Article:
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In the general formulation of renormalization group in "statistical mechanics" by P.K.Pathria, each point in parameter space is represented by a vector $\vec{K}$ and the transformed vector would be given by $$\vec{K}'=R(\vec{K})$$ If we look at what happens when it gets very close to the fixed point $\vec{K}^*$, then we would have $$\vec{K}'=\vec{K}^*+\vec{k}'=R(\vec{K}^*+\vec{k})+\mathcal{O}(k_i^2) $$ where both $\vec{k}'$ and $\vec{k}$ will be very small.

Now the problem is that in this book, the author directly puts $$R(\vec{K}^*+\vec{k})=R(\vec{K}^*)+R(\vec{k})=\vec{K}^*+R(\vec{k})$$ and then conclude that the two deviations are related by $$\vec{k}'=R(\vec{k})$$ The step $R(\vec{K}^*+\vec{k})=R(\vec{K}^*)+R(\vec{k})$ looks obviously problematic to me, or did I miss anything?

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It turns out to be a mistake in this version of the book (2nd edition), I checked the latest version (3rd edition) and it has been corrected there. Naturally, the corrected one would be $$R(\vec{K}^*+\vec{k})=R(\vec{K}^*)+R'(\vec{K}^*)\vec{k}+...$$ which after linearization simply becomes $\vec{K}^*+R'(\vec{K}^*)\vec{k}$, and then we have a linearized relation between $\vec{k}'$ and $\vec{k}$, which is $$\vec{k}'=R'(\vec{K}^*)\vec{k}$$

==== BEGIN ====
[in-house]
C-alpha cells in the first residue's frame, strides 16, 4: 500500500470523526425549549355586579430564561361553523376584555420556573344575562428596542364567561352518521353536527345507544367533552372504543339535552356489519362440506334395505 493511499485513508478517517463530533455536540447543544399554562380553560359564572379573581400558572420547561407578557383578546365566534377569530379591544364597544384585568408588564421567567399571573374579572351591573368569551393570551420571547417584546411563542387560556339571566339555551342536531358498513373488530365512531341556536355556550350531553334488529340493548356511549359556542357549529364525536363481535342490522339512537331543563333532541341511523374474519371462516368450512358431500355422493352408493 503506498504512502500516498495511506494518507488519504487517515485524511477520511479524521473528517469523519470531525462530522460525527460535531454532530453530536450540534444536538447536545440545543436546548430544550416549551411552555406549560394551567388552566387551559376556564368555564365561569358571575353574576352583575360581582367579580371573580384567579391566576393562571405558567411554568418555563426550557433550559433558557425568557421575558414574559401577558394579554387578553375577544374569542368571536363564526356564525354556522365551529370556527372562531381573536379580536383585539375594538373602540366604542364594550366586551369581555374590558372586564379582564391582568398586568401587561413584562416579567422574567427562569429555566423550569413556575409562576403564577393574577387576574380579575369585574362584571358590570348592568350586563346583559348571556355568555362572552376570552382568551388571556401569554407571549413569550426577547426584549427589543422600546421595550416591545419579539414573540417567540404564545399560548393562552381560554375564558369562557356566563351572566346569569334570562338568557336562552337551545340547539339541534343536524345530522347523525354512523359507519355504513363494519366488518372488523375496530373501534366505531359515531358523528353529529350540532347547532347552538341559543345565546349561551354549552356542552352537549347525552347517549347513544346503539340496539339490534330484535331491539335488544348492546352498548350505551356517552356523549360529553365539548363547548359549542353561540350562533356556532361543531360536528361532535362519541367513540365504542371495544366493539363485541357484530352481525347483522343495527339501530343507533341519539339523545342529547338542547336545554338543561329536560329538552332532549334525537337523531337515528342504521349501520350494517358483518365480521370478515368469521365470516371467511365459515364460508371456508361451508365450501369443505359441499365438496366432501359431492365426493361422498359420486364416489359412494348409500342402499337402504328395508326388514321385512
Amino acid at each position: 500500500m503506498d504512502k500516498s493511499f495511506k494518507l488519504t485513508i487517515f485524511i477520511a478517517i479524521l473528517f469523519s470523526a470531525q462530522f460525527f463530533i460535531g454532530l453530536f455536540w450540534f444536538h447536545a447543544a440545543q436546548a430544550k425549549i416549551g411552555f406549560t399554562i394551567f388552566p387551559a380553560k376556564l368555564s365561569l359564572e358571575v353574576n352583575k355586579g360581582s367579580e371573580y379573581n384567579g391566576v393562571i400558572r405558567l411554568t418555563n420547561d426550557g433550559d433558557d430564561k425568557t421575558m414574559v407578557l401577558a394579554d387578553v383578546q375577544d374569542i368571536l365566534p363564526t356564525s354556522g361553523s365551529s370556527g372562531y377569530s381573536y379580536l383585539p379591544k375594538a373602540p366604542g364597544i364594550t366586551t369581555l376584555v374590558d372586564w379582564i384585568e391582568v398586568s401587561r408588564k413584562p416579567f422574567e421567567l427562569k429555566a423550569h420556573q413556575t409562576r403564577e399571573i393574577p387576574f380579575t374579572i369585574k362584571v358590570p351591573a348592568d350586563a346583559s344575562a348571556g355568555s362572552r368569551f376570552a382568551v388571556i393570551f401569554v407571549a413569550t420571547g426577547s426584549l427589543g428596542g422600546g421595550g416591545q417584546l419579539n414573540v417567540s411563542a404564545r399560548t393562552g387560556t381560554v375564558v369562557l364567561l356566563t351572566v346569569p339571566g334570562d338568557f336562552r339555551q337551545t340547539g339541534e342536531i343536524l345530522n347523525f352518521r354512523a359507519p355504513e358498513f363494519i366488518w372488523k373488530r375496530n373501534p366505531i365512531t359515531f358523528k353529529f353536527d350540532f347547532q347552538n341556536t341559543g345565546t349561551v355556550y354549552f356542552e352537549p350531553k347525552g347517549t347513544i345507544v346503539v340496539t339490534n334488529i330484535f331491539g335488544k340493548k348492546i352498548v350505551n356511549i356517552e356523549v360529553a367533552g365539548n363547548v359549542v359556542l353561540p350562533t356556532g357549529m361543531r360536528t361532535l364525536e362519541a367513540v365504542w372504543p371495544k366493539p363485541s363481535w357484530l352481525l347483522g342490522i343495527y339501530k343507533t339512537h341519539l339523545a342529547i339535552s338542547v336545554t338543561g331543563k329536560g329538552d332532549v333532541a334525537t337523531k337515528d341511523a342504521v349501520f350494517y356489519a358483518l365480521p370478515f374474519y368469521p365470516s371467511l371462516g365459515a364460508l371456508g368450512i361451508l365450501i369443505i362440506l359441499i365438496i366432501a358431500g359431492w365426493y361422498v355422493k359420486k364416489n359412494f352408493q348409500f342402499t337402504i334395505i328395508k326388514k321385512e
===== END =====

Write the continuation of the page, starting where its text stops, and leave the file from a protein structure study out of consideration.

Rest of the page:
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You missed the fact that this operator $R$ is a linear operator, at least for sufficiently small $\vec{k}$. This is a linearization of the renormalization group transformation around the fixed point $\vec{K}^*$. Let $T$ be a renormalization group transformation. If you expand around the fixed point $\vec{K}^*$ you get:

$$ T(\vec{K}^*+\vec{k})=T(\vec{K}^*)+[T^{(1)}(\vec{K}^*)]\vec{k}+\mathcal{O}(k_i^2) $$

Where $[T^{(1)}(\vec{K}^*)]$ is a linear operator acting on $\vec{k}$. Actually, making $R=T$ until first order in $k$ give us: $$ R(\vec{K}^*+\vec{k})=T(\vec{K}^*)+[T^{(1)}(\vec{K}^*)]\vec{k} $$ and $$ R(\vec{K}^*+\vec{0})=T(\vec{K}^*)=\vec{K}^* $$ $$ [T^{(1)}(\vec{K}^*)]\vec{k}=R(\vec{K}^*+\vec{k})-\vec{K}^*=(\vec{K}^*+\vec{k}')-\vec{K}^*=\vec{k}' $$ Then $R$ is an affine transformation and $R(\vec{K}^*+...)-\vec{K}^*$ is a linear transformation. So, what the author realy mean is: $$ \vec{k}'=R(\vec{K}^*+\vec{k})-\vec{K}^*=[T^{(1)}(\vec{K}^*)]\vec{k} $$

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  • $\begingroup$ yes, u r right, but this is exactly the same answer I gave above. The original problem was due to a mistake in the old version of the book, which I realised after checking the latest version. $\endgroup$ – M. Zeng Jan 21 '16 at 5:34
  • $\begingroup$ Yes. Is a problem of the book. But when you read this a lot of time in a lot of places you naturally overcome this little mistakes. $\endgroup$ – Nogueira Jan 21 '16 at 6:37

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